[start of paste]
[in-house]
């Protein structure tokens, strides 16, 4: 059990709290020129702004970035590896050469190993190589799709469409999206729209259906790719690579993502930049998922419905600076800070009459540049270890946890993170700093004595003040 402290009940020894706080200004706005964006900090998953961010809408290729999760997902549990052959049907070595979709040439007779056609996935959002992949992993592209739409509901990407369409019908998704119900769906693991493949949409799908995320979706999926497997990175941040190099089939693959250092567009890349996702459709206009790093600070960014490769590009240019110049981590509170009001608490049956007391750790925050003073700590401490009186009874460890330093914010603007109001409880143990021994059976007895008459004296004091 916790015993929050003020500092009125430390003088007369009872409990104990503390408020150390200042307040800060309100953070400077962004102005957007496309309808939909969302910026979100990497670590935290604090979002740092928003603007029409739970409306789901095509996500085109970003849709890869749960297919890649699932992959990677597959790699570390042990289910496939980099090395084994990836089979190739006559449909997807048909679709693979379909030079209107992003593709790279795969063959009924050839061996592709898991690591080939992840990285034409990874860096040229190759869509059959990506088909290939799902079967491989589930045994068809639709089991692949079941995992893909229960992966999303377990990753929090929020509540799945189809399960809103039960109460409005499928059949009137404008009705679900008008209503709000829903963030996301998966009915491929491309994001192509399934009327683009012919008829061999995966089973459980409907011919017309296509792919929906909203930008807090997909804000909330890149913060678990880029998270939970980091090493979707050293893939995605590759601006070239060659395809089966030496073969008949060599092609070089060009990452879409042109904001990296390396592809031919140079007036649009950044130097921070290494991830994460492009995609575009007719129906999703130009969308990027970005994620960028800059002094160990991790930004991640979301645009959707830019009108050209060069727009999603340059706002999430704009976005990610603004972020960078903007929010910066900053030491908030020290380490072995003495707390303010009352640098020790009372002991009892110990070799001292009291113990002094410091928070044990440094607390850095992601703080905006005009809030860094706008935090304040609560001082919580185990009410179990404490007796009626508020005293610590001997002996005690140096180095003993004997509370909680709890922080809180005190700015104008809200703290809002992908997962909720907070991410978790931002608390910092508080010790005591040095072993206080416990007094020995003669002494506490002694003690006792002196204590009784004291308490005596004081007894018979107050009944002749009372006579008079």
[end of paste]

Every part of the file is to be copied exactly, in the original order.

[in-house]
């Protein structure tokens, strides 16, 4: 059990709290020129702004970035590896050469190993190589799709469409999206729209259906790719690579993502930049998922419905600076800070009459540049270890946890993170700093004595003040 402290009940020894706080200004706005964006900090998953961010809408290729999760997902549990052959049907070595979709040439007779056609996935959002992949992993592209739409509901990407369409019908998704119900769906693991493949949409799908995320979706999926497997990175941040190099089939693959250092567009890349996702459709206009790093600070960014490769590009240019110049981590509170009001608490049956007391750790925050003073700590401490009186009874460890330093914010603007109001409880143990021994059976007895008459004296004091 916790015993929050003020500092009125430390003088007369009872409990104990503390408020150390200042307040800060309100953070400077962004102005957007496309309808939909969302910026979100990497670590935290604090979002740092928003603007029409739970409306789901095509996500085109970003849709890869749960297919890649699932992959990677597959790699570390042990289910496939980099090395084994990836089979190739006559449909997807048909679709693979379909030079209107992003593709790279795969063959009924050839061996592709898991690591080939992840990285034409990874860096040229190759869509059959990506088909290939799902079967491989589930045994068809639709089991692949079941995992893909229960992966999303377990990753929090929020509540799945189809399960809103039960109460409005499928059949009137404008009705679900008008209503709000829903963030996301998966009915491929491309994001192509399934009327683009012919008829061999995966089973459980409907011919017309296509792919929906909203930008807090997909804000909330890149913060678990880029998270939970980091090493979707050293893939995605590759601006070239060659395809089966030496073969008949060599092609070089060009990452879409042109904001990296390396592809031919140079007036649009950044130097921070290494991830994460492009995609575009007719129906999703130009969308990027970005994620960028800059002094160990991790930004991640979301645009959707830019009108050209060069727009999603340059706002999430704009976005990610603004972020960078903007929010910066900053030491908030020290380490072995003495707390303010009352640098020790009372002991009892110990070799001292009291113990002094410091928070044990440094607390850095992601703080905006005009809030860094706008935090304040609560001082919580185990009410179990404490007796009626508020005293610590001997002996005690140096180095003993004997509370909680709890922080809180005190700015104008809200703290809002992908997962909720907070991410978790931002608390910092508080010790005591040095072993206080416990007094020995003669002494506490002694003690006792002196204590009784004291308490005596004081007894018979107050009944002749009372006579008079």